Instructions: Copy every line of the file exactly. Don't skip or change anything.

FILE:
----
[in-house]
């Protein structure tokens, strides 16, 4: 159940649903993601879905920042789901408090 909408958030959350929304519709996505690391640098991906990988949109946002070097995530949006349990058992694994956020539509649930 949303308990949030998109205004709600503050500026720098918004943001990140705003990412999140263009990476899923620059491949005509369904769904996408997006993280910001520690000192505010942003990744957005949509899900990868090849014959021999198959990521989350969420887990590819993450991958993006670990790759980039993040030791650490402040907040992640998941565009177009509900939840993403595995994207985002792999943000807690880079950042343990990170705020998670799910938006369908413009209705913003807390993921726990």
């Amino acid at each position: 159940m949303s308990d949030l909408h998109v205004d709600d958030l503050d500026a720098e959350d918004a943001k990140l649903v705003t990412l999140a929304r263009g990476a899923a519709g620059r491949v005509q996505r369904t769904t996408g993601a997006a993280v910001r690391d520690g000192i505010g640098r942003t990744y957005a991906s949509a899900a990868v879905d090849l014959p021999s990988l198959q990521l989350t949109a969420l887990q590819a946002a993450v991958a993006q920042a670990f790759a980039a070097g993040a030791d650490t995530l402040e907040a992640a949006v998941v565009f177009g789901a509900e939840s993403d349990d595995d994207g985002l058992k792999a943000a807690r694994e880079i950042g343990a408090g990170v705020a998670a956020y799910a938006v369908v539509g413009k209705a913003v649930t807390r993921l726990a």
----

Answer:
[in-house]
């Protein structure tokens, strides 16, 4: 159940649903993601879905920042789901408090 909408958030959350929304519709996505690391640098991906990988949109946002070097995530949006349990058992694994956020539509649930 949303308990949030998109205004709600503050500026720098918004943001990140705003990412999140263009990476899923620059491949005509369904769904996408997006993280910001520690000192505010942003990744957005949509899900990868090849014959021999198959990521989350969420887990590819993450991958993006670990790759980039993040030791650490402040907040992640998941565009177009509900939840993403595995994207985002792999943000807690880079950042343990990170705020998670799910938006369908413009209705913003807390993921726990």
């Amino acid at each position: 159940m949303s308990d949030l909408h998109v205004d709600d958030l503050d500026a720098e959350d918004a943001k990140l649903v705003t990412l999140a929304r263009g990476a899923a519709g620059r491949v005509q996505r369904t769904t996408g993601a997006a993280v910001r690391d520690g000192i505010g640098r942003t990744y957005a991906s949509a899900a990868v879905d090849l014959p021999s990988l198959q990521l989350t949109a969420l887990q590819a946002a993450v991958a993006q920042a670990f790759a980039a070097g993040a030791d650490t995530l402040e907040a992640a949006v998941v565009f177009g789901a509900e939840s993403d349990d595995d994207g985002l058992k792999a943000a807690r694994e880079i950042g343990a408090g990170v705020a998670a956020y799910a938006v369908v539509g413009k209705a913003v649930t807390r993921l726990a």